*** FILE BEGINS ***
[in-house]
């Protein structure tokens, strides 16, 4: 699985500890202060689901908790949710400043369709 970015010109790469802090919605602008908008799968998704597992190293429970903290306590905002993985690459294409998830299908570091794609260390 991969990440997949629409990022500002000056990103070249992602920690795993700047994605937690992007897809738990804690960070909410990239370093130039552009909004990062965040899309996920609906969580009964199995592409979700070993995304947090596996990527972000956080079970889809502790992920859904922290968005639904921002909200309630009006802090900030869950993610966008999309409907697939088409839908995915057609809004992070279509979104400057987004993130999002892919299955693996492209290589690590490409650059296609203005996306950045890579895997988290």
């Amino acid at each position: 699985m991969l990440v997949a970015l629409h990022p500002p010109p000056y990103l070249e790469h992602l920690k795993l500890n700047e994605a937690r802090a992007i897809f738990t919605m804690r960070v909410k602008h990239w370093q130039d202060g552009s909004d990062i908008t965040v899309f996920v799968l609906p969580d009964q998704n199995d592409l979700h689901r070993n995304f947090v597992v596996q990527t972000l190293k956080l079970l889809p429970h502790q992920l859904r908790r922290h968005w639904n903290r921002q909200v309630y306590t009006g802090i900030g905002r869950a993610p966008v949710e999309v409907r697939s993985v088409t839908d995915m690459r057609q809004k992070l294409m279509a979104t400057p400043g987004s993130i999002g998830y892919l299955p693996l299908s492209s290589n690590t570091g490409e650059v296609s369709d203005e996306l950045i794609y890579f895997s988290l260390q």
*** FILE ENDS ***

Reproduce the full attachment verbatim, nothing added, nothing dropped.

[in-house]
């Protein structure tokens, strides 16, 4: 699985500890202060689901908790949710400043369709 970015010109790469802090919605602008908008799968998704597992190293429970903290306590905002993985690459294409998830299908570091794609260390 991969990440997949629409990022500002000056990103070249992602920690795993700047994605937690992007897809738990804690960070909410990239370093130039552009909004990062965040899309996920609906969580009964199995592409979700070993995304947090596996990527972000956080079970889809502790992920859904922290968005639904921002909200309630009006802090900030869950993610966008999309409907697939088409839908995915057609809004992070279509979104400057987004993130999002892919299955693996492209290589690590490409650059296609203005996306950045890579895997988290």
């Amino acid at each position: 699985m991969l990440v997949a970015l629409h990022p500002p010109p000056y990103l070249e790469h992602l920690k795993l500890n700047e994605a937690r802090a992007i897809f738990t919605m804690r960070v909410k602008h990239w370093q130039d202060g552009s909004d990062i908008t965040v899309f996920v799968l609906p969580d009964q998704n199995d592409l979700h689901r070993n995304f947090v597992v596996q990527t972000l190293k956080l079970l889809p429970h502790q992920l859904r908790r922290h968005w639904n903290r921002q909200v309630y306590t009006g802090i900030g905002r869950a993610p966008v949710e999309v409907r697939s993985v088409t839908d995915m690459r057609q809004k992070l294409m279509a979104t400057p400043g987004s993130i999002g998830y892919l299955p693996l299908s492209s290589n690590t570091g490409e650059v296609s369709d203005e996306l950045i794609y890579f895997s988290l260390q």